Our CEO, Barry Whelan, featured in this month’s issue of ShelfLife magazine discussing the final part of the top management mistakes series. Check out what he had to say below:
Continuing last month’s series on management mistakes, Excel Recruitment’s Barry Whelan outlines 11 more errors managers should avoid in the pursuit of keeping staff members happy, motivated and productive.
When candidates come to Excel Recruitment looking for a new role, we zone in on their ‘reason for leaving’. We want to understand completely why the candidate wants to move job, so that we can find the right new job for them. One of the reasons that comes up consistently in the top five is frustration with a manager or poor management. Here are the second set of the top bad management mistakes that can drive an employee out the door.
For all those managers out there interested in improving their ability to manage others, take heart in the fact that you’re only human. I know I for one have made every single one of these management mistakes at some point or another in my career. Let’s start with another personal favourite of mine!
1) Belittle their team over things, both significant and insignificant:
When a soft deadline is missed, this manager raises it at a staff meeting by throwing their hands up and remarking about how everyone’s incompetence will ensure the closure of the organisation! The dramatic manager who makes mountains out of molehills is a prime example of a bad manager. While a good manager should never ‘lose it’ with the team, they may be forgiven for doing so in a crisis, but not for something insignificant.
2) Passive aggressiveness, reminding the team of the power they hold over them:
This manager does things like often making “jokes” about firing people, then laughs it off, like they want to show their team that they have a great sense of humour, but, at its heart, this behaviour is bullying.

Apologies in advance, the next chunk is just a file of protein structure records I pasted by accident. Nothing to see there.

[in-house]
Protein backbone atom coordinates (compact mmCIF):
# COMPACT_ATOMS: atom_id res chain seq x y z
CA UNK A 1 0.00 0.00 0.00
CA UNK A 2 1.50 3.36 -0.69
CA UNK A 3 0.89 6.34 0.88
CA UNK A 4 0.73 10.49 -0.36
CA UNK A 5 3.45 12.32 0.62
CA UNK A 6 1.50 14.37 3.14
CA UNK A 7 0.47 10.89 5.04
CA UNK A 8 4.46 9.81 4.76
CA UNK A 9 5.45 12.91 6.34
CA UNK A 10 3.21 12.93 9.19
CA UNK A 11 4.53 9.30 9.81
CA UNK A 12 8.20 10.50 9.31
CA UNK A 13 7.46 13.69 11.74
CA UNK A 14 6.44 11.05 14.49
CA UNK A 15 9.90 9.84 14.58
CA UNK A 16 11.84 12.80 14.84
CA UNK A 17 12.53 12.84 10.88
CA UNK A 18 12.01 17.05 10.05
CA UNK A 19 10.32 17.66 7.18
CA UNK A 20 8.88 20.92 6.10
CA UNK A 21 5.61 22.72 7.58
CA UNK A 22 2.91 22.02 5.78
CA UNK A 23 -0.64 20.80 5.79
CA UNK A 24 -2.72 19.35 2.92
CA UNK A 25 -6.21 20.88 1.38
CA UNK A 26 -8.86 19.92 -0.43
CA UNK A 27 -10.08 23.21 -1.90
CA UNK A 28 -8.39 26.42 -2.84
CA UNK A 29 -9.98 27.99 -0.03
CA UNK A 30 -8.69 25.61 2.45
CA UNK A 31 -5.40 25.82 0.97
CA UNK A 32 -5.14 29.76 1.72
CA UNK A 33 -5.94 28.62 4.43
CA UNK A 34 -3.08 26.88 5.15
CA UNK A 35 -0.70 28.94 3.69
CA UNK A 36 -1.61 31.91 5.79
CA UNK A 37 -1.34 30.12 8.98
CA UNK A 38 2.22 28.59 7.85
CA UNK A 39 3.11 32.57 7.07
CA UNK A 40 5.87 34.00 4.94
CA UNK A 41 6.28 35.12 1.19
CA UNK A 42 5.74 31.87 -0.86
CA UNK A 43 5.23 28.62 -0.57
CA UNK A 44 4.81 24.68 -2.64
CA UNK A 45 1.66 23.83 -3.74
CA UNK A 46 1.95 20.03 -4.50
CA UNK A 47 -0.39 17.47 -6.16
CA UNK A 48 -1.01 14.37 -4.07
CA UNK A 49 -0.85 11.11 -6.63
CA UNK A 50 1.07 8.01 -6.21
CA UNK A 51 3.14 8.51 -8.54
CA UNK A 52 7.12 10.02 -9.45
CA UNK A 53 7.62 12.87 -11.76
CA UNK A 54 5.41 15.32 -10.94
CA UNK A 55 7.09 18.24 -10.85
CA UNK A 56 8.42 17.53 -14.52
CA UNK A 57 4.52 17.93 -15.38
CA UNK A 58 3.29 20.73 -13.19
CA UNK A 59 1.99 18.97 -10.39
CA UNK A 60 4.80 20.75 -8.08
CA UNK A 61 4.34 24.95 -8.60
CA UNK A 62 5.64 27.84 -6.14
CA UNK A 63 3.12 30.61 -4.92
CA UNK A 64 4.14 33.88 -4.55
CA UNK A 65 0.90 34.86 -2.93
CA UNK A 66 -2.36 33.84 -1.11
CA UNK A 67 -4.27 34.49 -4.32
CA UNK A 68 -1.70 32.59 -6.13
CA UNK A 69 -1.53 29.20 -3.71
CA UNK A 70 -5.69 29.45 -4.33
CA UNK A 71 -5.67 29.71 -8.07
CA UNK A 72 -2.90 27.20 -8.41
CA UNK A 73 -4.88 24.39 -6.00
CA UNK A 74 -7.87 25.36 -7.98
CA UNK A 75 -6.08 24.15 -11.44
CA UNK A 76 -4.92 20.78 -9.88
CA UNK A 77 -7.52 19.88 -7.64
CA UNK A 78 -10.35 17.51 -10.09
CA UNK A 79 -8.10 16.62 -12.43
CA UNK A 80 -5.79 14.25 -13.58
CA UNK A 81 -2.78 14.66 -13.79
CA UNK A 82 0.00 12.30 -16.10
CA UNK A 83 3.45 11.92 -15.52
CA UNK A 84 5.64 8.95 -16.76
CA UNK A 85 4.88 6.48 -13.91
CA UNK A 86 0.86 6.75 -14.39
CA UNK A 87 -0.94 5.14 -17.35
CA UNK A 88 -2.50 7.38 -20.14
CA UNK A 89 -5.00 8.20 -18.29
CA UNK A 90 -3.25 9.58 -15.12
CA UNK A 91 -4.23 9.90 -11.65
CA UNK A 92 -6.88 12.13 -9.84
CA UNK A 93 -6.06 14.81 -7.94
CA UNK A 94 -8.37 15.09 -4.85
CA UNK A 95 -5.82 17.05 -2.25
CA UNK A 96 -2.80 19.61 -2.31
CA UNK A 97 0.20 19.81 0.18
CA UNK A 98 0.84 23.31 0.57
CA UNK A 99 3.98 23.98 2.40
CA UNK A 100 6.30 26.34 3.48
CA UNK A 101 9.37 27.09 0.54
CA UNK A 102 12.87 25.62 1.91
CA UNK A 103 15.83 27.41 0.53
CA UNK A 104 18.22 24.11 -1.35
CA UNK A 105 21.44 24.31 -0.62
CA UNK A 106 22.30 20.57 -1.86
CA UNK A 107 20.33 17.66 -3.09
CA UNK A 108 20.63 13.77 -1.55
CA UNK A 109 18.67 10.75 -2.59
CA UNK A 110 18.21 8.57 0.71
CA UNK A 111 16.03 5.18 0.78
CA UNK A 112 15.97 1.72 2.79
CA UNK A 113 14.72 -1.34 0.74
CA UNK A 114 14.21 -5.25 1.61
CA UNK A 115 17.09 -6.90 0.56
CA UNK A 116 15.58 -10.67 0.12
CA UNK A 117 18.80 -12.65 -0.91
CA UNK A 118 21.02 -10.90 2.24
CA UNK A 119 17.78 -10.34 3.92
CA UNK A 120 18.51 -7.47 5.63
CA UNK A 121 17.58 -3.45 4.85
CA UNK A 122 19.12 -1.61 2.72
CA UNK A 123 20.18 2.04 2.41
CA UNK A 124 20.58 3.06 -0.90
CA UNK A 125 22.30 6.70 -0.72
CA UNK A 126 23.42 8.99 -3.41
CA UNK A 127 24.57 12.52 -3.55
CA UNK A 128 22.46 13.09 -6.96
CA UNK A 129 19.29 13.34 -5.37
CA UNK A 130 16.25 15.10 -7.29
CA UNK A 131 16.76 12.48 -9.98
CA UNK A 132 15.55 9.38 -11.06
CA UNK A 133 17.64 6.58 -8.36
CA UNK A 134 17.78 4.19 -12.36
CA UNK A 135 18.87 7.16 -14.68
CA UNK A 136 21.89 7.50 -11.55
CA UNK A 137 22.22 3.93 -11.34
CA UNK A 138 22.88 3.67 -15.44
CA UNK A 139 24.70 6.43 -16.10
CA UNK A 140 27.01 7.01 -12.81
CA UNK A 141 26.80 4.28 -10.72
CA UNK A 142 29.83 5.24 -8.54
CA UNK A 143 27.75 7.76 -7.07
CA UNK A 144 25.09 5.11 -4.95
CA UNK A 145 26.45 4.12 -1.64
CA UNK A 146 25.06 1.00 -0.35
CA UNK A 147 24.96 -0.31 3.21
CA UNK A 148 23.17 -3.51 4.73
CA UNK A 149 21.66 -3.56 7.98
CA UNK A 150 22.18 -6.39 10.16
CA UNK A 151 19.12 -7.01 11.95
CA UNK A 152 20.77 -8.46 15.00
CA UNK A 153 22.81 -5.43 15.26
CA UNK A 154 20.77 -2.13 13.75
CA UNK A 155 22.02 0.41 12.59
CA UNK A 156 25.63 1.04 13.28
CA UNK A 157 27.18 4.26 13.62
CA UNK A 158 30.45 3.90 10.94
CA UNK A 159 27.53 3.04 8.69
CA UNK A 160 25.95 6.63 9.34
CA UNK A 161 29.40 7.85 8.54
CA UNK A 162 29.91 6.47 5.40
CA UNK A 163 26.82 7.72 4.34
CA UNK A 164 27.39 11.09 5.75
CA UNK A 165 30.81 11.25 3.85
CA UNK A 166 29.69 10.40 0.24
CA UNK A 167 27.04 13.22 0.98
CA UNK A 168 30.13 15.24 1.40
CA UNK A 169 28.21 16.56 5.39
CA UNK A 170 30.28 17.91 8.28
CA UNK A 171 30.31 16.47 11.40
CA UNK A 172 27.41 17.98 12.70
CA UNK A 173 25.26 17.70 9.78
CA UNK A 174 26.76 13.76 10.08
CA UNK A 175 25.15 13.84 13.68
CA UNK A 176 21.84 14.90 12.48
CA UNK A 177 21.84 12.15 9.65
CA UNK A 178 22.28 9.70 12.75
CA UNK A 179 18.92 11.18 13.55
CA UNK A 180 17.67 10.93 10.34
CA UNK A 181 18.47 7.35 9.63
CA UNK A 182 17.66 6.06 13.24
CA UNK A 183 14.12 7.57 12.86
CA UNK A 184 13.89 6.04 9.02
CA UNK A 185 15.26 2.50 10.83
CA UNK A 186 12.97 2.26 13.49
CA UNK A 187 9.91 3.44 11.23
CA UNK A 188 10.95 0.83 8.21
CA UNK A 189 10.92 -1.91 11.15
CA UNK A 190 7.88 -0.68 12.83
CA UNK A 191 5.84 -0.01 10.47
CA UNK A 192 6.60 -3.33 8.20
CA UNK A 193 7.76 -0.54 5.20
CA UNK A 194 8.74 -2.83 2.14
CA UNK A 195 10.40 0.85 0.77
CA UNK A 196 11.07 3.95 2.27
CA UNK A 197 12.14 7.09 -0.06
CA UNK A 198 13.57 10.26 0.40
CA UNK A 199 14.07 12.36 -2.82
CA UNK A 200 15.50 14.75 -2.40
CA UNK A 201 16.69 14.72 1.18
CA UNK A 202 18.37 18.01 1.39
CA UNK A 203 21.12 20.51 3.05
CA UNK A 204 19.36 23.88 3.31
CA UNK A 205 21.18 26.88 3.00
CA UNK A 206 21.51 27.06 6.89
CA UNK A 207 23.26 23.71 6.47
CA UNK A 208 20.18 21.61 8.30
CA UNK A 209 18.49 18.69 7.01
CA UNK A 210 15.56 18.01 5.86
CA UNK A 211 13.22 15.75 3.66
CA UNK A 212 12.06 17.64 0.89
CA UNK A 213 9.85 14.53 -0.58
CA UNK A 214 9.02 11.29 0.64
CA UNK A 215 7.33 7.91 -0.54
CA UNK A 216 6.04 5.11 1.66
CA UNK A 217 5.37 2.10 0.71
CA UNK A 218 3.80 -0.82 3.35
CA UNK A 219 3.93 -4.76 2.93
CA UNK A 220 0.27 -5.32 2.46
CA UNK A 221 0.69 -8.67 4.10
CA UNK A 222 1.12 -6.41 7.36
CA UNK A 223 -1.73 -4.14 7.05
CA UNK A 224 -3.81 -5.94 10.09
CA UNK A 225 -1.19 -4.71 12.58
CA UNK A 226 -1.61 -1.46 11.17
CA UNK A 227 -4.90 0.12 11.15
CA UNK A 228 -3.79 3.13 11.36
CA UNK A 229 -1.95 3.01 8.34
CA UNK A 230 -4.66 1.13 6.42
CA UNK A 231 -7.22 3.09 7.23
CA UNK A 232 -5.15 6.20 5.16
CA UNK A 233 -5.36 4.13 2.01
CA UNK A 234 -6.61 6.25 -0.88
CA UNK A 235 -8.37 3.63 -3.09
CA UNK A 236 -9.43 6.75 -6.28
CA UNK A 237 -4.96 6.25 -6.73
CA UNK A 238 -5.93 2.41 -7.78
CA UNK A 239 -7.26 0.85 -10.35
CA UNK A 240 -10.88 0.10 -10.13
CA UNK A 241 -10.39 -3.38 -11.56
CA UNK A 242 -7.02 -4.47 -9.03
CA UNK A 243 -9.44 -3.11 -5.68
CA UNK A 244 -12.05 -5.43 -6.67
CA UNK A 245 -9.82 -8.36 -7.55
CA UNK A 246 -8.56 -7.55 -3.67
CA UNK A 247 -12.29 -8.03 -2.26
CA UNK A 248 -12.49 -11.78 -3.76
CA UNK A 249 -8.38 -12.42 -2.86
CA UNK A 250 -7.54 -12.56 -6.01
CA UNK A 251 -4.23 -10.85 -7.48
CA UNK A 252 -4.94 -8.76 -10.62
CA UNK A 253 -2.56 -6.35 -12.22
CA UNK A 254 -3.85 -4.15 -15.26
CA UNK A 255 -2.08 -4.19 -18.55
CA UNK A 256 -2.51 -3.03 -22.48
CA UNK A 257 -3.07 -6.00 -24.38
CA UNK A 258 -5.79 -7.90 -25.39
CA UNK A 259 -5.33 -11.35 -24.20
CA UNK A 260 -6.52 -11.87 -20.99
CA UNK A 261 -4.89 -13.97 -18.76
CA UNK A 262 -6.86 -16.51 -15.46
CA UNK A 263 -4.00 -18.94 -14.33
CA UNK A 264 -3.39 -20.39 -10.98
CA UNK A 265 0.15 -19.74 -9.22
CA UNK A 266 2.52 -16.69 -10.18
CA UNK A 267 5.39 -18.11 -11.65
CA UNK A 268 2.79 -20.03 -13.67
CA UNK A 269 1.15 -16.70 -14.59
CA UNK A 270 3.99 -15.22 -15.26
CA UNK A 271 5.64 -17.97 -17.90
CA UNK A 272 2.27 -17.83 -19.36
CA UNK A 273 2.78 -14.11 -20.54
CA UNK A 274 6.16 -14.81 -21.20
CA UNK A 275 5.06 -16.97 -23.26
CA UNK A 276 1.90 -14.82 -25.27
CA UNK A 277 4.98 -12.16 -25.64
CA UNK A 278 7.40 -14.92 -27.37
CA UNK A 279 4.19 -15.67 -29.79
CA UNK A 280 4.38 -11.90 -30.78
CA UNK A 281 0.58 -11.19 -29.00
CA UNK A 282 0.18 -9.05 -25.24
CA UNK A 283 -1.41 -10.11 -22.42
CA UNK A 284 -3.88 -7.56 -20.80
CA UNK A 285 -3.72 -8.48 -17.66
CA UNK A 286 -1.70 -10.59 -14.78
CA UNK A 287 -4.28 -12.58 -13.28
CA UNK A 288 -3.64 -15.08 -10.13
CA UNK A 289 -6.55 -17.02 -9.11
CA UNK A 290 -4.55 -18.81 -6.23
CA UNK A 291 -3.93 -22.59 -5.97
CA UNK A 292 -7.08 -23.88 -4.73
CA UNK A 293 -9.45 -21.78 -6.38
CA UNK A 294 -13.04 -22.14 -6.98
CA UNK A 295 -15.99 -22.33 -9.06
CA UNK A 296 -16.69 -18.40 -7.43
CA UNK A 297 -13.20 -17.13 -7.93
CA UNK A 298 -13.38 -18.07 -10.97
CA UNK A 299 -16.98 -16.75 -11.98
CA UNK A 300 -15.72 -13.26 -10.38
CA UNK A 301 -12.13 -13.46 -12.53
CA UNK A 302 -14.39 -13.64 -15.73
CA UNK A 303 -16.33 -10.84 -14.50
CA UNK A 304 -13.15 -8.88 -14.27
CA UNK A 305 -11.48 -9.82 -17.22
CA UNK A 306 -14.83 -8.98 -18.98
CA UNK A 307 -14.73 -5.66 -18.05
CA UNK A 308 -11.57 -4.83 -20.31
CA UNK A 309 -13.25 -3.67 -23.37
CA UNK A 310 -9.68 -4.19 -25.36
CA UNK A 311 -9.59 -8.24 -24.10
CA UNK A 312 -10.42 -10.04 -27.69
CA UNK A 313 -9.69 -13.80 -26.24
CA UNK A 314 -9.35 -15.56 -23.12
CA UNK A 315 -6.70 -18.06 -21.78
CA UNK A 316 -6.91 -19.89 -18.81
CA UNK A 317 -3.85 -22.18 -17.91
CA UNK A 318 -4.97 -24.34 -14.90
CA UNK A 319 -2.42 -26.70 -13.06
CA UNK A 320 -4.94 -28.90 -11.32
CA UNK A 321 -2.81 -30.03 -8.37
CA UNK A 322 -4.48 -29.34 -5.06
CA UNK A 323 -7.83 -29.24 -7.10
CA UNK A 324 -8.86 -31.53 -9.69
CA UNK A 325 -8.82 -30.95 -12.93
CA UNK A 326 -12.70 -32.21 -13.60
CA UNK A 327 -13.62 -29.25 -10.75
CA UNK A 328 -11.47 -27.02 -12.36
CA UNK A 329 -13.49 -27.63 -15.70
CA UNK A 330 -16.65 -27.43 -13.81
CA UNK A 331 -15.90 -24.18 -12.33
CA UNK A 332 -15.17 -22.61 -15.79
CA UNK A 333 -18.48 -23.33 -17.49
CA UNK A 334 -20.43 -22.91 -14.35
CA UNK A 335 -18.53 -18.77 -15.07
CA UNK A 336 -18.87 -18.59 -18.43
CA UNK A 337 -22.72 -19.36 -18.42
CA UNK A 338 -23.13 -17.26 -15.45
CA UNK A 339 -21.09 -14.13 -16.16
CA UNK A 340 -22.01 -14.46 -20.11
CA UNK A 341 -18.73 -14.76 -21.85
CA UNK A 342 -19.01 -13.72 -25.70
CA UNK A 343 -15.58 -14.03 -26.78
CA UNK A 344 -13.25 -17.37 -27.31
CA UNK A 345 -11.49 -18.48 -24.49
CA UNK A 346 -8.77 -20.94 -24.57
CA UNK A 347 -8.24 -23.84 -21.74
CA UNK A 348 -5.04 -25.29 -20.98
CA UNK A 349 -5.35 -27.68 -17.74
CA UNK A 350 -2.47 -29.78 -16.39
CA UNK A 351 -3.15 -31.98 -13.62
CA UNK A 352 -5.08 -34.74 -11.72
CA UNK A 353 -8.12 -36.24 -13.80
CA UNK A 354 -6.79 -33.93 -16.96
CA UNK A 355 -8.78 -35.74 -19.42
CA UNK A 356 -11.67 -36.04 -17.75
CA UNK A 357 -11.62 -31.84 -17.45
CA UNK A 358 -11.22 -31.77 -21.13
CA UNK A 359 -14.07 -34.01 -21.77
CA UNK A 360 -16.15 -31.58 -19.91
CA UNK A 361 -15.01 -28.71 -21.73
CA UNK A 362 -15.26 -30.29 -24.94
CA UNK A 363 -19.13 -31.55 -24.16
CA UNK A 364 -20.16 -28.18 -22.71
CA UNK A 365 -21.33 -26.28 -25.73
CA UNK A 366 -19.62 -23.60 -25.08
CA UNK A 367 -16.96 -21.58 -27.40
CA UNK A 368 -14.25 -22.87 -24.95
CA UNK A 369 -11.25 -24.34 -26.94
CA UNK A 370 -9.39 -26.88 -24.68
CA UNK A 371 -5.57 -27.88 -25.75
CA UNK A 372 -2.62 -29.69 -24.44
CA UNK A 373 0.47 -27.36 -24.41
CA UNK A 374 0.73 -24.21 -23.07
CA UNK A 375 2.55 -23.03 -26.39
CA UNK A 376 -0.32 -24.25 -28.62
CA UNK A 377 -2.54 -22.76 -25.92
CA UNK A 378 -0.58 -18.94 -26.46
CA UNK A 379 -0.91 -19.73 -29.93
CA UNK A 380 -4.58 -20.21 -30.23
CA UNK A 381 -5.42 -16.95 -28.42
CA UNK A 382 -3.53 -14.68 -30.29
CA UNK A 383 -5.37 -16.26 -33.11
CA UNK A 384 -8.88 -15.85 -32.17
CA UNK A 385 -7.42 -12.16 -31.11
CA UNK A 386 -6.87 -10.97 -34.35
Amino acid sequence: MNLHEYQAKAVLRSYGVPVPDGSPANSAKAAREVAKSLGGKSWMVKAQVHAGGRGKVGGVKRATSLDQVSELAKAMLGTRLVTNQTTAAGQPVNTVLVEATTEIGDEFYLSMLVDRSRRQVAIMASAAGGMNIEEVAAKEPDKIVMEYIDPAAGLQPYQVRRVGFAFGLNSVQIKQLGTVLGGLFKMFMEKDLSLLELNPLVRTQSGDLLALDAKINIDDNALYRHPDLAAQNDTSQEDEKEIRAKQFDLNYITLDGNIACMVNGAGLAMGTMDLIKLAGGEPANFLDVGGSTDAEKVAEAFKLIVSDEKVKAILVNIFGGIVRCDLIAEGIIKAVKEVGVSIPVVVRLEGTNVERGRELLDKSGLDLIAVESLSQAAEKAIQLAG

3) Active aggressiveness:
In a team huddle, this manager makes comments such as: “I know you have all performed really well and the business is performing, but we are only as good as last month and if anyone drops the ball, they will know about it.” Using direct threats and fear as motivation does not have a place in modern professional management.
4) Cross personal boundaries:
The risk of crossing personal boundaries arises easily in social occasions involving work. How many employees have woken up the morning after the dreaded office Christmas party with a completely different impression of their manager, who drank too much with the staff or became their pal at the party, before reverting to the previous relationship status come Monday morning as the boss.
5) Physically invade people’s spaces:
No physical contact is permissible anymore. If a member of staff is upset in front of their manager, while human nature might illicit a response like a hug, this is a no-no. A bad manager invades an employee’s space. The employee takes a step back and they take a step forward. An employee asks for personal space, and they don’t give it and stand too close when talking.
6) Delegate autonomy, without meaning it:
They tell you they want you to make the decision. They don’t want to be involved or indeed need to be, because you have the experience, and you are driving this project. They then take your decision, and go and change everything, without bothering to explain why. This is so deflating for staff.
7) Play favourites with team members, and make it obvious:
This manager takes the same team member out for lunch every week; they make a big deal of their birthday, but not others. They play favourites and do not operate in a fair and equitable manner. This causes resentment and a poor team environment.
8) Criticise team members in front of their team:
A critical tool of performance management is to criticise a team member away from their peers. This should be done outside of the process. Criticism should be given one-on-one and should always be constructive. Whilst public humiliation means everyone gets to learn, it is a sure way to make an employee have a browse through job boards.
9) Become defensive at the slightest constructive feedback:
The bad manager asks for feedback in meetings and then bullies and belittles everyone who opens their mouth. Then when people don’t contribute to meetings, they act passive aggressive about it: “I guess no-one has anything to add and we’ll just have to go with my plan.”
10) Multi-task while interacting with others:
This behaviour of a bad manager is very insulting to the team member. Clearing email while in an important conversation or taking calls mid meeting makes team members feel their input is not respected or indeed needed.
11) Take credit for employees’ ideas and work:
No decision is made, or action is taken, that isn’t the idea of the manager. A bad manager will only carry out an idea that they believe is their own. How many managers have you had whereby you had to make them believe an idea was theirs to get it implemented!
If you would like to read the full March 2022 issue of ShelfLife magazine you can do so by clicking here.